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Rep. Raul Labrador won't seek re-election in 2018; announces bid for Idaho governor
Rep. Raul Labrador (R-Idaho) announces that he doesn't plan to run for re-election to Congress, but instead, will run for governor of Idaho in 2018. (Mark Wilson/Getty Images)

Rep. Raul Labrador won't seek re-election in 2018; announces bid for Idaho governor

Rep. Raul Labrador (R-Idaho) announced Tuesday that he will not seek re-election to Congress in 2018. Instead, Labrador announced his plan to run for governor of Idaho.

Labrador said he will finish out his current term in Congress while campaigning for the new office.

“Idaho needs a proven conservative leader who will stand against the special interests and politicians that have picked the winners and losers in our state capitol for too long," Labrador said Tuesday, according to the Huffington Post.

“Idaho needs a strong leader who will make government fair for everyone. Idaho needs a governor who will provide a new vision, a new approach and new leadership," the three-term congressman said.

By the time Labrador leaves Washington, D.C., he will have served four terms in the House of Representatives.

Labrador was first elected in 2010 as part of the Republican wave when the party took back control of the House. Labrador is a member of the conservative House Freedom Caucus, which recently forced House Republican leadership to revise their plan to repeal and replace Obamacare.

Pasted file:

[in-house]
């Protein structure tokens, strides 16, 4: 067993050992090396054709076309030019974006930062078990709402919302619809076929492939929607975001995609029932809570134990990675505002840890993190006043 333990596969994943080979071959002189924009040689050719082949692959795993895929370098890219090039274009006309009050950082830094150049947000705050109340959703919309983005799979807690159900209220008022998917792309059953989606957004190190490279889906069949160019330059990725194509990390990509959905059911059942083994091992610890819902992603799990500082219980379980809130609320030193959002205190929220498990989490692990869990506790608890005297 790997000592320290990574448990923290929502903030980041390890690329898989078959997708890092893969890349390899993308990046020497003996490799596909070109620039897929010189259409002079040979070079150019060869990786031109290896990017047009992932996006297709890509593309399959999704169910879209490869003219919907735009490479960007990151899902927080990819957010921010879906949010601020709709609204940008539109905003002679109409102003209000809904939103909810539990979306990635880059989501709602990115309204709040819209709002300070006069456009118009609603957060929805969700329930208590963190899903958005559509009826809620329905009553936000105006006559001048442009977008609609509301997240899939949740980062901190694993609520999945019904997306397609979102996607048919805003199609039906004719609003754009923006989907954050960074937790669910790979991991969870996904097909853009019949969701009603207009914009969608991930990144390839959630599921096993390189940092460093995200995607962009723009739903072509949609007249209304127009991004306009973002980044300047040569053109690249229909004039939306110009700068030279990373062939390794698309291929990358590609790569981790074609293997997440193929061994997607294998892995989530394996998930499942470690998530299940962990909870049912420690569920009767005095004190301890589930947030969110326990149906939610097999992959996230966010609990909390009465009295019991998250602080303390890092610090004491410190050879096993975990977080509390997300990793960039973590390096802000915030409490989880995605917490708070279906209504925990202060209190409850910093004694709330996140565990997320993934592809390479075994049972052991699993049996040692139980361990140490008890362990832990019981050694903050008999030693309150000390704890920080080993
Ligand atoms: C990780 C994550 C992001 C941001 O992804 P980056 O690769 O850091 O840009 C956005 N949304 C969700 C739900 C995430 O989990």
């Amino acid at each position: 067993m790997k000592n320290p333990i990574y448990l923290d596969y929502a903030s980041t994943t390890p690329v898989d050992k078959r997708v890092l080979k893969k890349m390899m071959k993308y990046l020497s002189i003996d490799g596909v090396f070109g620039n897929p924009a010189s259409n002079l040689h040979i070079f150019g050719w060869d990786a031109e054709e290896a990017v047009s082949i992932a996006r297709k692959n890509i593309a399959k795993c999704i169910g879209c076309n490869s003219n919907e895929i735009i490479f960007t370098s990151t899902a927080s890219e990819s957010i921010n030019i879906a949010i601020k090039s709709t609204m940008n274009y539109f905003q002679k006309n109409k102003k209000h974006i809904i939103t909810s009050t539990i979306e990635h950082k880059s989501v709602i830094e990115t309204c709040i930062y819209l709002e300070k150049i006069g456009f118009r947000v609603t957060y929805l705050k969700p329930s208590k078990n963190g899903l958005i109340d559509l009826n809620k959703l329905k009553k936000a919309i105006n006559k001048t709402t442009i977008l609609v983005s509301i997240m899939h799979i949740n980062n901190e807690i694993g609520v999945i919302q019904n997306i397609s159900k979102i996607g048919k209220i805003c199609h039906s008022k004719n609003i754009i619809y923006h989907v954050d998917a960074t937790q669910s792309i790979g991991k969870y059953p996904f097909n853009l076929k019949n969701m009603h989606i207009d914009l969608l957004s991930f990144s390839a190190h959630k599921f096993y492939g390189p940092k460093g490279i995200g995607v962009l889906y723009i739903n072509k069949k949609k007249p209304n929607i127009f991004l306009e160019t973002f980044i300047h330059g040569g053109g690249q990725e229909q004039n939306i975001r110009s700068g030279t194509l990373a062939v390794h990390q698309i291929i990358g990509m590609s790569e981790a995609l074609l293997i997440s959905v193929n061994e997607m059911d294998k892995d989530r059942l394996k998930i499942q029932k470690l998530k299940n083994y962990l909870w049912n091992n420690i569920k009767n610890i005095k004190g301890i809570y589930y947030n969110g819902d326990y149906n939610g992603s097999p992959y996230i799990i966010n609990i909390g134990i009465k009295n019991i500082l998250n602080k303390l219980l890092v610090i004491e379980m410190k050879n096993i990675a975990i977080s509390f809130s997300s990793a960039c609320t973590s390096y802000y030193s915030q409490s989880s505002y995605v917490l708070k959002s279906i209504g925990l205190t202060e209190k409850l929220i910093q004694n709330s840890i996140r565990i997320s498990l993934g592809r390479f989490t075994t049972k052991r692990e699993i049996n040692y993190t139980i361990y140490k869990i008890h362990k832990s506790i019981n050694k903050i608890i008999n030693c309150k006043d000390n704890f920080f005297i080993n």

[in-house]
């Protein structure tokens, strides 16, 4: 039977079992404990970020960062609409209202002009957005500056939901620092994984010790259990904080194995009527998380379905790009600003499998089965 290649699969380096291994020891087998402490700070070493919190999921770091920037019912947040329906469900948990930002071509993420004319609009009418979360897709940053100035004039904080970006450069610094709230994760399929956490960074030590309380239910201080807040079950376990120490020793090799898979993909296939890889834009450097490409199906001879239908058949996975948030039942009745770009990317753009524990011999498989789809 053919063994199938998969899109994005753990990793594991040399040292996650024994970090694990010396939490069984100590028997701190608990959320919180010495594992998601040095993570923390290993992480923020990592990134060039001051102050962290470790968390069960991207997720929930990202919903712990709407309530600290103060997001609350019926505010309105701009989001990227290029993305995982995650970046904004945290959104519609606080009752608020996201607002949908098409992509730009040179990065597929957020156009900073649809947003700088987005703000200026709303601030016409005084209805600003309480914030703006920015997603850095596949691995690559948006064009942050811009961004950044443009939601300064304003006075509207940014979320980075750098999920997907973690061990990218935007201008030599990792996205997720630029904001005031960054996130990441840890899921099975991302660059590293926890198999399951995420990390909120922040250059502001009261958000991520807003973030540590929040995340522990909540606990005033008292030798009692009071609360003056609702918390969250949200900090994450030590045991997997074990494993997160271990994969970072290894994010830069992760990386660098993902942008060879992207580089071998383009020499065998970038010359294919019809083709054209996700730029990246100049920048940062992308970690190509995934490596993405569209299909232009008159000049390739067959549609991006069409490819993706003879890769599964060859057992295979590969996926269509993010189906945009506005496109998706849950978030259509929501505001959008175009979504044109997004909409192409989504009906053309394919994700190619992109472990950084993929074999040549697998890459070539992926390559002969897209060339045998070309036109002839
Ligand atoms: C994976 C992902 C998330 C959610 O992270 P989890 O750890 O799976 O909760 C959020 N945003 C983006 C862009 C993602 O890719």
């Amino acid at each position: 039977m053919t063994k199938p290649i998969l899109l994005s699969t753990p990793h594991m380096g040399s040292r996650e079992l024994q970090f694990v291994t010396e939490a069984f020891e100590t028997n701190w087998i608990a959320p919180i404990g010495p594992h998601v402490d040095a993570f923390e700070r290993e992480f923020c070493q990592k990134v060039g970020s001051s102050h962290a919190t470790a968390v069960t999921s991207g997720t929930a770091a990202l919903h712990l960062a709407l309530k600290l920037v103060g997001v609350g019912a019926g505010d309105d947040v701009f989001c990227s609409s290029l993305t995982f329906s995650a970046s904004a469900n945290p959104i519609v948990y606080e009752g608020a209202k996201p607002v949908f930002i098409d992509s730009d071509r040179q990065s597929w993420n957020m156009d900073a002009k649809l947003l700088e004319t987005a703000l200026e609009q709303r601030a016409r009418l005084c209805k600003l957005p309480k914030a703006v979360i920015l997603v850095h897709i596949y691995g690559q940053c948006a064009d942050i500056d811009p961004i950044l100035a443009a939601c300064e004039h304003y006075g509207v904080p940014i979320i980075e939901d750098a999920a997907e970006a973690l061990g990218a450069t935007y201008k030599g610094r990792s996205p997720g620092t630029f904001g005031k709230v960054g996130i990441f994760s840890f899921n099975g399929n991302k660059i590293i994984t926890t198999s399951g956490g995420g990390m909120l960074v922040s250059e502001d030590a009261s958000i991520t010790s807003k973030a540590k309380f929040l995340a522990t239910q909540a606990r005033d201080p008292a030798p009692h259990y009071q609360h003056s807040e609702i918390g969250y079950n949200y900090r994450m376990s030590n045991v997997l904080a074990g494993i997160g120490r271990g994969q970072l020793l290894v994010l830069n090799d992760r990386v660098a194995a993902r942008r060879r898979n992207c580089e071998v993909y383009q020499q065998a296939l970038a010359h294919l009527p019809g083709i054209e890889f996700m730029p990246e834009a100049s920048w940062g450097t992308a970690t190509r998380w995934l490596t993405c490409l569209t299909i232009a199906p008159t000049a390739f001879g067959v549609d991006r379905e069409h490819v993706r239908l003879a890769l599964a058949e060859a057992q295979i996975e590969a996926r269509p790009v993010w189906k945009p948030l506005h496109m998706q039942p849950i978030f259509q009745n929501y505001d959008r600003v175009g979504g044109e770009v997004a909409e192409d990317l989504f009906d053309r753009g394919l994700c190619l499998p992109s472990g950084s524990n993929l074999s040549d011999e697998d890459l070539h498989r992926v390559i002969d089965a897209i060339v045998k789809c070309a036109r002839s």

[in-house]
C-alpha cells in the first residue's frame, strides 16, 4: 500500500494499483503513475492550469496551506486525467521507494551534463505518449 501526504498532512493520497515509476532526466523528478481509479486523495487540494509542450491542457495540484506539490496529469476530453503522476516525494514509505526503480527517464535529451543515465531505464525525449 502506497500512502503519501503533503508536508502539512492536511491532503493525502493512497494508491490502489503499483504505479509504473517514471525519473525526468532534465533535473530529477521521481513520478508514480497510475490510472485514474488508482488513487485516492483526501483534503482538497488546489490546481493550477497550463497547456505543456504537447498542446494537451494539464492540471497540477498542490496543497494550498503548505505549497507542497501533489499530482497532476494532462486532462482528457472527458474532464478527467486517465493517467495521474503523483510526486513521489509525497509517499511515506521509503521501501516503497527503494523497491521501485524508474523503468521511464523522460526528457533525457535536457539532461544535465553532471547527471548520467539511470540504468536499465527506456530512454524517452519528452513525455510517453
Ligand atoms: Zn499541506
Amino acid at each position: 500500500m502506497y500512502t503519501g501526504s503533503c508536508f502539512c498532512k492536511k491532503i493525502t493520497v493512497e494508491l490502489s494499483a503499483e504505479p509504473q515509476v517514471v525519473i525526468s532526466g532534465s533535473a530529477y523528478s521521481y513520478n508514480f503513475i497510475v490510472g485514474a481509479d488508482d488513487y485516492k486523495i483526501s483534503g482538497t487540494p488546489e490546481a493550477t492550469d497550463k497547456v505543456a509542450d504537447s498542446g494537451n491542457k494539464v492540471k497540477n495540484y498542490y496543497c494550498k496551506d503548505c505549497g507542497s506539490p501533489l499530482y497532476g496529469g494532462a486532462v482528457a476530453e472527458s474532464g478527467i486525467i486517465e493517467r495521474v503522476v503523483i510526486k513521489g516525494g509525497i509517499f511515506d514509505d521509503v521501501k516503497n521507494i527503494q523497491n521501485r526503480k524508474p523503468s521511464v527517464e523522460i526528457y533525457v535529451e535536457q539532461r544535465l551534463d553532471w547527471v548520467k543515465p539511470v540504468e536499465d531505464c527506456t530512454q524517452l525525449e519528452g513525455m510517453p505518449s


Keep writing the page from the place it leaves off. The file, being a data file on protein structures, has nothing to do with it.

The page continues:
Labrador did not support the original version of the legislation. After nearly a month of negotiations between moderate Republicans and more conservative GOP members, however, Labrador voted in support of the American Health Care Act.

The timing of Labrador's announcement comes just days after the Idaho congressman faced criticism for saying during a town hall with constituents that "nobody dies because they don't have access to health care."

Labrador later issued a statement, clarifying what he meant.

“During ten hours of town halls, one of my answers about health care wasn’t very elegant,” Labrador said, according to The Associated Press.

“I was responding to a false notion that the Republican health care plan will cause people to die in the streets, which I completely reject," Labrador said.

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